Corruption – an Incurable Tumor that Kills our Societies?
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According to Transparency International Corruption Perception Index 2014,  Europe has countries that are at the very top of the list, however, it also has countries that almost fall under the category of the most corrupt in the world. This article will not try to investigate why some are almost corruption-free whereas the others fail to tackle corruption. What this article is going to talk about is the change that we all can take part in. 

Firstly, it is crucial to define what corruption is. For most, corruption corresponds to bribing officials, such as police, politicians, city council members; paying supplementary fees in order to get to a university or get a better medical treatment at hospital or clinic. However, according to me, corruption has a broader definition and encompasses more within itself. An official who appoints his son to a top ranking position, because he is his son, is also corrupt. A person who skips work in a public sector (such as a public hospital) and works in a private sector (such as a private clinic) for a couple of hours instead and receives two salaries for the same period of time should also be regarded as corrupt. A politician who drives his electorate to the polling station to vote should not be considered fair either. Would a student cheating in his exams be called corrupt? What about a church where donations are obligatory and have a fixed rate? All of these examples fall under various categories of corruption and one can encounter them all on the European soil. 

Corruption is a societal tumor. How can we cure a corrupt society? 

The only permanent cure is an aggressive fight against corruption, where ordinary citizens such as you and I have a strong voice and position regarding it. Citizens are cells of a country. In biology, in an organism that is attacked by a disease, all cells unify in order to cure it. The same patterns work in the fight against corruption: all citizens (cells) in a society (body) should unite and manifest against the evil. 

Therefore, today a new non-profit, non-governmental, international and youthful organisation called Anti-Corruption International (ACI) was born! The main goal of ACI is to bring together young people from all around the world in order to raise awareness of corruption-related issues, expose practices of corruption and develop ideas of fighting it in an open, engaging and encouraging environment. Commonly, corruption is defined as the abuse of entrusted power for private gain, but corruption also represents a contagious disease of the society that disables it to progress. Even though corruption can permeate all public spaces – universities, hospitals, courts, public transportation etc. people are still afraid to share their stories and seek justice. They state fear as a major obstacle in exposing corruption while governments blame lack of anti-corruption mechanisms and legislation to fight this global phenomenon. Therefore, ACI has set out as its main goal to investigate and expose corruption practices and provide support and information for students and young people around the world battling corruption in all its forms. ACI also represents a platform for young people to share their corruption concerns, stories and experiences. In order to raise awareness about the negative effects of corruption, ACI will educate people about the destructive impact of corruption on human progress and development.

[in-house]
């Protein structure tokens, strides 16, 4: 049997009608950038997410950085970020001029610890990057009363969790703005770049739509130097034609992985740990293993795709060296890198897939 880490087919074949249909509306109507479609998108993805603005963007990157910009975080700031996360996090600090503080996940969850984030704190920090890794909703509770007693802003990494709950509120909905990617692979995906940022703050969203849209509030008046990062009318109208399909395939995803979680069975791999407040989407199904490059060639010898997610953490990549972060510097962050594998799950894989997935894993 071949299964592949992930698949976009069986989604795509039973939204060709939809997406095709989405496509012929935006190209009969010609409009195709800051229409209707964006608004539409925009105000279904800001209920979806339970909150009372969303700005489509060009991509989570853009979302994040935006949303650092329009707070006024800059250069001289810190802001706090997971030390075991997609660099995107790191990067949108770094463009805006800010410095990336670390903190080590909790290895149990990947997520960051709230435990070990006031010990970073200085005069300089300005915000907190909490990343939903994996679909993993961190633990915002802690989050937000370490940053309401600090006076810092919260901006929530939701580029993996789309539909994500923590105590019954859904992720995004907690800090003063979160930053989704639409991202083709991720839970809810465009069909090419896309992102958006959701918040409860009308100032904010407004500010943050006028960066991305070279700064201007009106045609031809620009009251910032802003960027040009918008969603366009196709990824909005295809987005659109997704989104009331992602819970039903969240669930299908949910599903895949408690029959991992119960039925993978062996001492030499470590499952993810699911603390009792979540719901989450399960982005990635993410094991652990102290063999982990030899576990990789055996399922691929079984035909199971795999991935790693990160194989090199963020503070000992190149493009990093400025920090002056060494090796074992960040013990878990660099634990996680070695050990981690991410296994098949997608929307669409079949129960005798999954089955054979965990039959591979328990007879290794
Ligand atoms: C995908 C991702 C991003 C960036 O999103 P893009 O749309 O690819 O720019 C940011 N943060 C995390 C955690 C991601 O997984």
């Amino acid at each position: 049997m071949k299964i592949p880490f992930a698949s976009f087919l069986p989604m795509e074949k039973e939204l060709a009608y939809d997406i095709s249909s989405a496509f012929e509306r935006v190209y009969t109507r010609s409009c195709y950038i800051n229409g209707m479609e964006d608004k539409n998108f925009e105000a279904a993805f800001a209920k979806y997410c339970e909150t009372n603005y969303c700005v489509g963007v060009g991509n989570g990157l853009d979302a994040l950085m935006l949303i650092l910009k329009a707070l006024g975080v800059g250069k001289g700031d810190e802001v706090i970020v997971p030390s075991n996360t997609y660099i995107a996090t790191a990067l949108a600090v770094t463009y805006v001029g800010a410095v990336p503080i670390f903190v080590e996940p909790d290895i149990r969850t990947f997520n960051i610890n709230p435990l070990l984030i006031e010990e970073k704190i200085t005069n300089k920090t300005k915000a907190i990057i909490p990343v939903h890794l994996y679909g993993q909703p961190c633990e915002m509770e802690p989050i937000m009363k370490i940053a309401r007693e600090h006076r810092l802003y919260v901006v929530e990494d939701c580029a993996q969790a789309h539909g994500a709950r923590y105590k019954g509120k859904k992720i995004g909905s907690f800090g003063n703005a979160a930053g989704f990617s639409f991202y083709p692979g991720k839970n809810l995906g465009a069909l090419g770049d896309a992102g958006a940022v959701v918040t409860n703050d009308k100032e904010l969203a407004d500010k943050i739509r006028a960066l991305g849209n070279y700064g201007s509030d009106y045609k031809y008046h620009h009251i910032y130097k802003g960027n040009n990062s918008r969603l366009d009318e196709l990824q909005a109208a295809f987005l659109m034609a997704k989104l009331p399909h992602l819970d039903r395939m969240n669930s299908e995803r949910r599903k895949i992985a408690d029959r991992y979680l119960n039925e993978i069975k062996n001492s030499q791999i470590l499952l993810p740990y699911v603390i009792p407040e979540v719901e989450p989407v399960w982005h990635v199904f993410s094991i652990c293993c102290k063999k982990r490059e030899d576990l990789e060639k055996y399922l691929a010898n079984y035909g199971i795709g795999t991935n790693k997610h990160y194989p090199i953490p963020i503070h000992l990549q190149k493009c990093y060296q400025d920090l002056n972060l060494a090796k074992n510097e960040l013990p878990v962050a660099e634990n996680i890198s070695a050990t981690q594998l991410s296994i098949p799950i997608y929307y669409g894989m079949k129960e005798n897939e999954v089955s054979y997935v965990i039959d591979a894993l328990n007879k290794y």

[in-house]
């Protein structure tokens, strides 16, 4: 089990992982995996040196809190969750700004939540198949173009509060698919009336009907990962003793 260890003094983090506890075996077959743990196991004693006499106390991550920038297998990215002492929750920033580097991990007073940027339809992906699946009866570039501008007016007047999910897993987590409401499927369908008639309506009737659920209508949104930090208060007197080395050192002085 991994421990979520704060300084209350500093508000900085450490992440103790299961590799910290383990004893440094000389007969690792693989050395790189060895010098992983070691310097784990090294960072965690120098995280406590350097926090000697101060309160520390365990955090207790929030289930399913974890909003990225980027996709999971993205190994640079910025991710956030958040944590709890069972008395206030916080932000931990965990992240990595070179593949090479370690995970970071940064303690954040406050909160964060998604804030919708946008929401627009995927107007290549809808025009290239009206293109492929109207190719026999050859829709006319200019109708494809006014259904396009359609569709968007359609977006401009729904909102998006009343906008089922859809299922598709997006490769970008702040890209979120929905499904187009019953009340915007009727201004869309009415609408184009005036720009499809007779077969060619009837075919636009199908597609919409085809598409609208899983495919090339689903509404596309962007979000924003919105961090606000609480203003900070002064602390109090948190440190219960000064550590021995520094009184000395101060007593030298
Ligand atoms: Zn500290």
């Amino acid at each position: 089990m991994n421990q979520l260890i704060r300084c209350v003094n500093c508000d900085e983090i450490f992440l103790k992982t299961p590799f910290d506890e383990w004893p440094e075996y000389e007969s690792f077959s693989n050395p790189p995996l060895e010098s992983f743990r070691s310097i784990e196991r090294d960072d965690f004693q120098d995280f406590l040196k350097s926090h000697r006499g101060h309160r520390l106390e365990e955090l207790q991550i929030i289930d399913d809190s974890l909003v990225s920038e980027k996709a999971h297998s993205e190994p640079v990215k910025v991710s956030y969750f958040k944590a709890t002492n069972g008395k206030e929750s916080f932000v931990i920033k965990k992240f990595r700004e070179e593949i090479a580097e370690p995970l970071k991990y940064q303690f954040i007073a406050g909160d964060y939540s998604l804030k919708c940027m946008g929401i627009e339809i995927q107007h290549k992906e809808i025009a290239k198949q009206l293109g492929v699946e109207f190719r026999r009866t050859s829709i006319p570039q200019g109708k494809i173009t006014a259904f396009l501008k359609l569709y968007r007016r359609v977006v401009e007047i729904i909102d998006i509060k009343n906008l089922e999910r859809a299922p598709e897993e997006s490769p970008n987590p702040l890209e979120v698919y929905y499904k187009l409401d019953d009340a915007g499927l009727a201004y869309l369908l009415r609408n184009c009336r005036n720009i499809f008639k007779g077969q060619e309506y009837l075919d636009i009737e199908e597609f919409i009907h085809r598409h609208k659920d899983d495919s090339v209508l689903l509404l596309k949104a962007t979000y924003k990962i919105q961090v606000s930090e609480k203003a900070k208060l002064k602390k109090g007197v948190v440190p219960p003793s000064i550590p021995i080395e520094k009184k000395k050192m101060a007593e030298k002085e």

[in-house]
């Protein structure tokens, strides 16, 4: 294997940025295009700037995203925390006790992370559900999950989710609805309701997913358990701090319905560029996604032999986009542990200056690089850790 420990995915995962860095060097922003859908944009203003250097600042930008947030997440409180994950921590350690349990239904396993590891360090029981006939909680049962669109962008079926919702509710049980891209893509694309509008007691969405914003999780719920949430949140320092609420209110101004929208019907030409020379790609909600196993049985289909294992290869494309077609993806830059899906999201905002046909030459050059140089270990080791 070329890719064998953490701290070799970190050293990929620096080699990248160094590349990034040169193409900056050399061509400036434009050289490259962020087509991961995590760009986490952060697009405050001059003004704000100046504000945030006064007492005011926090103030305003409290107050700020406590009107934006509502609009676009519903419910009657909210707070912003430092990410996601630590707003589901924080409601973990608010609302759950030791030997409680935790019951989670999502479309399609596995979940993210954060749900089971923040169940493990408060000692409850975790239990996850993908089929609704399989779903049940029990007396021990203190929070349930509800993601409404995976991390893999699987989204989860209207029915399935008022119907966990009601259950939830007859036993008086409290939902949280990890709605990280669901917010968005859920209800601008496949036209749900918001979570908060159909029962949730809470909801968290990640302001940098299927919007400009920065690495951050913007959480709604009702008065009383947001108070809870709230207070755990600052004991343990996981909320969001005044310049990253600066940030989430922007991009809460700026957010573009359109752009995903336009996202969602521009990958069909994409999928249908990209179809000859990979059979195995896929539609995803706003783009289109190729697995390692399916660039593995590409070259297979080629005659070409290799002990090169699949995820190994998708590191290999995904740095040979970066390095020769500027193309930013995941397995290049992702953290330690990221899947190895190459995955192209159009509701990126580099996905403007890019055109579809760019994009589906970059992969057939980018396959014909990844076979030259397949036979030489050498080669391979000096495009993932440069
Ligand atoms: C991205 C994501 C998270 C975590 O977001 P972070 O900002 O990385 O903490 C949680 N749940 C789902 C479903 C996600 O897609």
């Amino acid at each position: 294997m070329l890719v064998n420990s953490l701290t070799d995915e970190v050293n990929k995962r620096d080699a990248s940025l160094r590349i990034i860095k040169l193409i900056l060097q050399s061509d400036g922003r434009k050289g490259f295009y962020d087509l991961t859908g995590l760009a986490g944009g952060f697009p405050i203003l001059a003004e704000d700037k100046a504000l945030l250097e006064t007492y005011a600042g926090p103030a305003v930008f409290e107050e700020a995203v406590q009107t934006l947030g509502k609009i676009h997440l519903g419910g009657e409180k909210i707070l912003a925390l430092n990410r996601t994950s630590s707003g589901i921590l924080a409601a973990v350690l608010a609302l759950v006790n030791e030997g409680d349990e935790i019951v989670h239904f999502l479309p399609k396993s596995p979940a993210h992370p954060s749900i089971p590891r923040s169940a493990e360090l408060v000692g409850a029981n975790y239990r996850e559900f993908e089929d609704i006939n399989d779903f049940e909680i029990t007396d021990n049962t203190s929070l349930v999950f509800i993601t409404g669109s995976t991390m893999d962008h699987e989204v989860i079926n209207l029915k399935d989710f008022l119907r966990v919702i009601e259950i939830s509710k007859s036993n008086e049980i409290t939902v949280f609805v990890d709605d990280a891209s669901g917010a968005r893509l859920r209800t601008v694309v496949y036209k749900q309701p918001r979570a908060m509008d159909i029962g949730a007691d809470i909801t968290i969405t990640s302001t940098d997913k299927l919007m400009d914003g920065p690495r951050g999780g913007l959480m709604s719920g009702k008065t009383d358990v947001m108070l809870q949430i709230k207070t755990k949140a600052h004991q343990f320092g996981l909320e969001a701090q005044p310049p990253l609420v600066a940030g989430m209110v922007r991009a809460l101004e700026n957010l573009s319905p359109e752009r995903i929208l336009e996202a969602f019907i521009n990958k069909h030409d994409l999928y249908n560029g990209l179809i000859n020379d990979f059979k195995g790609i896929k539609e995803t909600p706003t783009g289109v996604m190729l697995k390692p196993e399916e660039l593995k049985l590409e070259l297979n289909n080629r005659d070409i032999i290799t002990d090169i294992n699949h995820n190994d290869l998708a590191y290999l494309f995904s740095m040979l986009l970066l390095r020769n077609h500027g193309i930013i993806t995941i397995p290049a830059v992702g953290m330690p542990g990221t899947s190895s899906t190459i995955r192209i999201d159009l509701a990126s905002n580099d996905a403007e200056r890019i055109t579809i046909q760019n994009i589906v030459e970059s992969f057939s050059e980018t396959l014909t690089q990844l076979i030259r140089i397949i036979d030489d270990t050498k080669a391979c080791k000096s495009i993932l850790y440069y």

We encourage you – Europeans, from the almost corrupt-free and from the most corrupt countries – to follow our work and join our campaigns so that we can all make a positive impact on the corruption in Europe and the world. Anti-corruption would never be viable and effective, if nobody had a strong and loud voice against it. It sounds outrageous that the rights of people in Moldova, Romania, Macedonia, Bulgaria or Ukraine are violated, because they need to bribe someone to get into university or get medical treatment. It sounds disturbing that equality does not exist, due to the fact that some can afford to overcome the rules and national or international laws. It sounds frustrating that people have to flee their countries, because they do not feel dignified and valuable members of their societies where societal exclusion and inequalities flourish due to corruption. The most important thing is that we can change this, however we need to stay united and learn from one another.  

“Countries at the bottom need to adopt radical anti-corruption measures in favor of their people. Countries at the top of the index should make sure they don’t export corrupt practices to underdeveloped countries.”

– José Ugaz, Chair, Transparency International 


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Make the corrupt fear YOUth!